Steve Blank is not just teaching a class; he designed his Hacking for Defense course at Stanford University to build a bridge between engineering students and the federal defense and intelligence communities.
“I think there’s an untapped well for wanting to serve our country in places we didn’t expect,” Blank, an associate professor and Silicon Valley veteran, told Federal Drive with Tom Temin. “And there are students, a large number of them, who want to serve the country and make it safer, and they just didn’t have a vehicle to do it. It’s ironic, you could volunteer for the Peace Corps, AmeriCorps, Teach for America, or even the U.S. Digital Services to build HealthCare.gov, but there’s no formal way, shy of ROTC or putting on a uniform to serve the country to help the DoD and intel communities.”
The class brings students and feds together to solve engineering issues. Federal sponsors bring problems to the students, who then deliver a series of prototypes within 10 weeks. Blank said the dilemmas range from standard cybersecurity questions to “how to help Navy Seals geo-locate underwater, figure out where they are in 3-D space, or counter adversary drones.”
It’s a mutually beneficial program, Blank said. The students learn not only how to build a demo, but “how do you actually deploy this to the beneficiary, stakeholder, warfighter, etc.?” They also get a taste of and develop a connection to serving the country.
They also interact regularly with members of the federal communities. Students have to work with 10 to 15 different stakeholders a week, Blank said, including users, program managers, content developers and warfighters. The sponsor is the gatekeeper to these stakeholders.
Meanwhile, the defense and intelligence communities learn the techniques and results of innovating at speed. Blank said his students aren’t the only ones looking at these problems; they’re likely farmed out to contractors at the same time. But DoD and other agencies can benefit from developing a common language for innovation while comparing the Blank’s techniques to their own.
“As the class proceeded, they ended up adopting us and providing an enormous amount of support in terms of access, expertise, liason, etc.,” he said. “And I think they learned a lot from being part of our class, and our students learned a lot from having their support.”
He said there were two challenges he faced when creating the class: would enough students — who knew nothing about defense or national intelligence — sign up for the course, and would federal agencies like DoD be able to bring problems that were unclassified to the point that even foreign nationals would be able to work on them?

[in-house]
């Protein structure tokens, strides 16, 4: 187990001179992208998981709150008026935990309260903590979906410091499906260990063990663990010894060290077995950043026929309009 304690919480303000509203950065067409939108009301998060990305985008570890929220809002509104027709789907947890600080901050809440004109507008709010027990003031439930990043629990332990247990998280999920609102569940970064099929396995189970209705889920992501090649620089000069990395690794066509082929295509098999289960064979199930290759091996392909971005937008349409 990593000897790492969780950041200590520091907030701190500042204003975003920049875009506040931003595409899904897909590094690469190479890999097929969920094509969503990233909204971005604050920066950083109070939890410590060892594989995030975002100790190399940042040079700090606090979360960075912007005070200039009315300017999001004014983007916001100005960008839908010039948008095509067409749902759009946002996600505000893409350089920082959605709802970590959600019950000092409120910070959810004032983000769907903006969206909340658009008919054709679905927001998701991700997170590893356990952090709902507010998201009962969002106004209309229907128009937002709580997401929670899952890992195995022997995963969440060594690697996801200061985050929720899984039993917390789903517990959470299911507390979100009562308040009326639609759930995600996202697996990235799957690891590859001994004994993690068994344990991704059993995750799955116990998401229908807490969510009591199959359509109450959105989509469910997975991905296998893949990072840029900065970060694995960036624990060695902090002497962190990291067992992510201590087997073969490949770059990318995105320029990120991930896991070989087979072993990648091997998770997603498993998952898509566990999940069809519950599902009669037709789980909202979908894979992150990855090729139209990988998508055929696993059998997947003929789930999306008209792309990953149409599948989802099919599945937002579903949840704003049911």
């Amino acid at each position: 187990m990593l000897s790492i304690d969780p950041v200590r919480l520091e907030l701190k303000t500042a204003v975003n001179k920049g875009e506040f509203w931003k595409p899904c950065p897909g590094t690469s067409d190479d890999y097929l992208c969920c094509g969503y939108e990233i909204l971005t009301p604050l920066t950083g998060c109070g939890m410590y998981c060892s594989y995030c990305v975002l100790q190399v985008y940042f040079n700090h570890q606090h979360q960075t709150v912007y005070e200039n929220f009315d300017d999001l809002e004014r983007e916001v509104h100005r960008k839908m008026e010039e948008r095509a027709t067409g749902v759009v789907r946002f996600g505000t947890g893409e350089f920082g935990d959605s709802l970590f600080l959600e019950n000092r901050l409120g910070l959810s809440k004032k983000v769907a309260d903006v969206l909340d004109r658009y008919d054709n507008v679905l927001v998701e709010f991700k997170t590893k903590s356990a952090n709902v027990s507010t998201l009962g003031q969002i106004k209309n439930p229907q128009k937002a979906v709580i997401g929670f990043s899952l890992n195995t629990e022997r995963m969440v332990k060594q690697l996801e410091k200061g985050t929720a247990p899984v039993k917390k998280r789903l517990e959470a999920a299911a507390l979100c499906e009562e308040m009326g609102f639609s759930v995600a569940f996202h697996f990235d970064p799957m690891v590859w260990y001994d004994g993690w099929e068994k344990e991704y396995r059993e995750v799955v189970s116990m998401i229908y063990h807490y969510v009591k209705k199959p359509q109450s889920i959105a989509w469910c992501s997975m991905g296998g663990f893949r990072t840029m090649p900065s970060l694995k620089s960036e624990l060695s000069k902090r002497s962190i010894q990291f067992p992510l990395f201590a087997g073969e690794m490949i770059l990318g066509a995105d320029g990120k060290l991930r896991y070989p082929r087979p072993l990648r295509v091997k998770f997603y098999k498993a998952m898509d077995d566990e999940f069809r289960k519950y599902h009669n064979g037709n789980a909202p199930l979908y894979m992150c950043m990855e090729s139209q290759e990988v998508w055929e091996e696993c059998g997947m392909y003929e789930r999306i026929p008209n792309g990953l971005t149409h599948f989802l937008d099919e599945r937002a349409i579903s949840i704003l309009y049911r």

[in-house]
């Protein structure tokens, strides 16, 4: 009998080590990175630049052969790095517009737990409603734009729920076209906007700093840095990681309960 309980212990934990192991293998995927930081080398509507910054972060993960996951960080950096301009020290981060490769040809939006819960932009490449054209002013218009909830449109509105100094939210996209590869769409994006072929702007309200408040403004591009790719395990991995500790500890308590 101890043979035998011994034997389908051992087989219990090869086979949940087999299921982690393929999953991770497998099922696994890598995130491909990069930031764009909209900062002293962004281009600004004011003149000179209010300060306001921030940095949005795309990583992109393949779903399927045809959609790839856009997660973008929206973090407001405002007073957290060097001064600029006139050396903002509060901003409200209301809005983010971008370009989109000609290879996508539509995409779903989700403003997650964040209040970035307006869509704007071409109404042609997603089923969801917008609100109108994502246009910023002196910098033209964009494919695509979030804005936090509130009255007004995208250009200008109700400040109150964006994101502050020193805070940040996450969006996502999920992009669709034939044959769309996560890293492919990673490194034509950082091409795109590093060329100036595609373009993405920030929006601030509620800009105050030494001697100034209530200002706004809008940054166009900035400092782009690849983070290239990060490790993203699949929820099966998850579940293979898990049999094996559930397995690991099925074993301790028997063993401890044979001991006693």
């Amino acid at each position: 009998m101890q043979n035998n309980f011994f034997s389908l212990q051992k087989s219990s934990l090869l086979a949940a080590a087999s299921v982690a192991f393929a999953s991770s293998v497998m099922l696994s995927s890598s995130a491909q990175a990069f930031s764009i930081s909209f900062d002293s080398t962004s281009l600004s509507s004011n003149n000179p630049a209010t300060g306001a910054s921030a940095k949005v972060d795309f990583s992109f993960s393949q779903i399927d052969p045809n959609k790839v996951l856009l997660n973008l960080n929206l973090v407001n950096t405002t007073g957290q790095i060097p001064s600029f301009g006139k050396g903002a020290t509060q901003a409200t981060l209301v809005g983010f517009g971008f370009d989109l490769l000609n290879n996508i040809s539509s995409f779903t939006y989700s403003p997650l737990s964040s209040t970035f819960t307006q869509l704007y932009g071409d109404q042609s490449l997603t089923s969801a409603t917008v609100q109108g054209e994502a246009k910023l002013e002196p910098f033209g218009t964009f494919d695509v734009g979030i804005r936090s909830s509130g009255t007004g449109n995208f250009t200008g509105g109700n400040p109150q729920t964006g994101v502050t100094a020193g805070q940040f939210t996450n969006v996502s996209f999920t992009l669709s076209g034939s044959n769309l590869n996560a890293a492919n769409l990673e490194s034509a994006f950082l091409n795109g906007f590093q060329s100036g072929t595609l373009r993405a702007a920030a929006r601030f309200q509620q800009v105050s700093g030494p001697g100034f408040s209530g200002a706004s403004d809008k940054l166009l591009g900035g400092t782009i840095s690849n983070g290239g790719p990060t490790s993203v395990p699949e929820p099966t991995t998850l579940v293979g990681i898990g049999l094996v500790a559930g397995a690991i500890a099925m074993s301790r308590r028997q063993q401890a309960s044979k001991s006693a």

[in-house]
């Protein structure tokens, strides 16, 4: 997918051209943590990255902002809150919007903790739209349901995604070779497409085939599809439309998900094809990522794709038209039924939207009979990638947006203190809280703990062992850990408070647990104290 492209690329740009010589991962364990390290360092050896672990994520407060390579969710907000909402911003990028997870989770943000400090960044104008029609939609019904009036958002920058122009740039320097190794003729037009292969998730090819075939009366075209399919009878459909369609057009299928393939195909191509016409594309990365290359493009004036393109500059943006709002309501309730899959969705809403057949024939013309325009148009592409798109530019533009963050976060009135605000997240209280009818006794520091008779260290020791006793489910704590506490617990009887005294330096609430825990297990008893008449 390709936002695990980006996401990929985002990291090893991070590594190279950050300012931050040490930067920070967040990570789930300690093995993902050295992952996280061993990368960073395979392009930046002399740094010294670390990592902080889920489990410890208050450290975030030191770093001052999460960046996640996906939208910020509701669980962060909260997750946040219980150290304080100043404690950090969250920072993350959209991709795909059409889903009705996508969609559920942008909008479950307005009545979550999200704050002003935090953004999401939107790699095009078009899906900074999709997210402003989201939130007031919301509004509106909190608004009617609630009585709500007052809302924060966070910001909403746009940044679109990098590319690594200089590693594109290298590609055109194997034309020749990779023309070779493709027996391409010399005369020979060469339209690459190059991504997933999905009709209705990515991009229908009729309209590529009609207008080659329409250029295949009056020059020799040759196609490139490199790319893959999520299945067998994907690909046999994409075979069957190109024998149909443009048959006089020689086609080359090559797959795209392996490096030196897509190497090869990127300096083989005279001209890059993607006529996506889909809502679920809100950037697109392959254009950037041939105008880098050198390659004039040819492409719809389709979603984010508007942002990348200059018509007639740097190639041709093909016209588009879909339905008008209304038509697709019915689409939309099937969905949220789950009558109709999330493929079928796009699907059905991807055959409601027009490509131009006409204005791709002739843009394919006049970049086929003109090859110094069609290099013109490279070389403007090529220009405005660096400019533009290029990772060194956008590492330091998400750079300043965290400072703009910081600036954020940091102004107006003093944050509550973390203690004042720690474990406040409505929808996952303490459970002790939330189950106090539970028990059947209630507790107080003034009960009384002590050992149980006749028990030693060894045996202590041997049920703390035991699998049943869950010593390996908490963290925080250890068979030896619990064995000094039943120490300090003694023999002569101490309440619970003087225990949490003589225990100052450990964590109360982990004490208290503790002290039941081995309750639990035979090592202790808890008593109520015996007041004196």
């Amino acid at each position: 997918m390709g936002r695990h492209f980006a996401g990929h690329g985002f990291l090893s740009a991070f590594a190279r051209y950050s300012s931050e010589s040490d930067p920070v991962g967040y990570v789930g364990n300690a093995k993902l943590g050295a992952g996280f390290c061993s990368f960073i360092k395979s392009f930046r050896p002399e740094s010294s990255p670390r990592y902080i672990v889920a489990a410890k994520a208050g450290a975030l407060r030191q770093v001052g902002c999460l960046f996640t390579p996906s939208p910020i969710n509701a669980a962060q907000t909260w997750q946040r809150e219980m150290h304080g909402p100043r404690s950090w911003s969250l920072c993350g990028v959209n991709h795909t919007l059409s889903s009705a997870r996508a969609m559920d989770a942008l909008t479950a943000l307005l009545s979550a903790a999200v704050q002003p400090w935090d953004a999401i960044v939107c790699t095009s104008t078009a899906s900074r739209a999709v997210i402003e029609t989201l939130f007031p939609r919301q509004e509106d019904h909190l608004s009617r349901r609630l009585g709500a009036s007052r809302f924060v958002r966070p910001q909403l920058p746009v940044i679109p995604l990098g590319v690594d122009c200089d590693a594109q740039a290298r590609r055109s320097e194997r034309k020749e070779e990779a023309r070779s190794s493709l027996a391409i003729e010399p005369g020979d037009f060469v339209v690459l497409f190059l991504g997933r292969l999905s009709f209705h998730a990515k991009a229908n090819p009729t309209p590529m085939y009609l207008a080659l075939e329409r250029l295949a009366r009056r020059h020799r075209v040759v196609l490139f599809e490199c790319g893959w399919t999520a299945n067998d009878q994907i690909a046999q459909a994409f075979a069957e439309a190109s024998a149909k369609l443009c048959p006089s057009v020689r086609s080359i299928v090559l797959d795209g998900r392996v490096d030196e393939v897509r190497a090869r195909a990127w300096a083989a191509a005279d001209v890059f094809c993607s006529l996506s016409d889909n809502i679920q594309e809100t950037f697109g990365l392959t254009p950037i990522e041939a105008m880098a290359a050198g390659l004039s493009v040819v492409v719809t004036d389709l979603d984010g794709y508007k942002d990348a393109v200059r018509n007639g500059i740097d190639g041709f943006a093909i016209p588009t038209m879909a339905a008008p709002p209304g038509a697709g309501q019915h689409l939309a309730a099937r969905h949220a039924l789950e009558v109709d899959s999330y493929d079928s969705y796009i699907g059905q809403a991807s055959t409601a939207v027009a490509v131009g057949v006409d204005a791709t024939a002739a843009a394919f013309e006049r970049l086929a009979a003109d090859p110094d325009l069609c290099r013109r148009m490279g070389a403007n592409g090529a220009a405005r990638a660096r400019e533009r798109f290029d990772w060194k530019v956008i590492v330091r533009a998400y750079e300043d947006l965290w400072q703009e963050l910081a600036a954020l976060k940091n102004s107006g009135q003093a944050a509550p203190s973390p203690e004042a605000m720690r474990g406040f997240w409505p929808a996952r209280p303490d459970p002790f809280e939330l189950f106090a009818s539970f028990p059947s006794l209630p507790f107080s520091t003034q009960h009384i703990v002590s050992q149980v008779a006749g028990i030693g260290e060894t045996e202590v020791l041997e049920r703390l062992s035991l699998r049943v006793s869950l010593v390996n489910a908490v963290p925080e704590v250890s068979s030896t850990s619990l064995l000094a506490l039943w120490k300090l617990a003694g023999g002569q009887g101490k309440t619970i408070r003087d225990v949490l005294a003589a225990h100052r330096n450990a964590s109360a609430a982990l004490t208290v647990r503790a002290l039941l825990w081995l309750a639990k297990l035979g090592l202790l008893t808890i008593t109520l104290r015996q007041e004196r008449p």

He needn’t have worried. Blank said it received the largest student turnout for any of his classes, including his civilian engineering course that partnered with the National Science Foundation. That class was eventually scaled nationally to 53 different universities. Blank hopes to do the same with Hacking for Defense.
As for the feds, Blank said he spent the early days of the project beating the bushes to find problems for his students to work on. Now, he’s found a number of sponsors within the federal government who voluntarily bring his students as many projects as they need.
“I would call them islands of innovation throughout the Department of Defense,” Blank said.
Blank thinks the United States built a military and intelligence community that was well designed to handle the problems of the 20th century.
“But our current adversaries aren’t using our 20th century playbook,” he said.
He said our procurement and acquisition systems just aren’t suited for dealing with problems such as non-state actors like ISIS, the so-called “little green men” in Crimea, and asymmetry in the South China Sea. They’re too focused on executing the last game plan, he said. He hopes his class can be a step toward a faster-paced innovation system.
“This is not the way to build an aircraft carrier in 10 weeks,” he said. “But this is a way to look at problems and build solutions, and understand if you’re building the right ones in an incredibly short period of time. And it’s a way to deal with innovation that better matches our 21st century threats.”
Daisy Thornton is Federal News Network’s digital managing editor. In addition to her editing responsibilities, she covers federal management, workforce and technology issues. She is also the commentary editor; email her your letters to the editor and pitches for contributed bylines.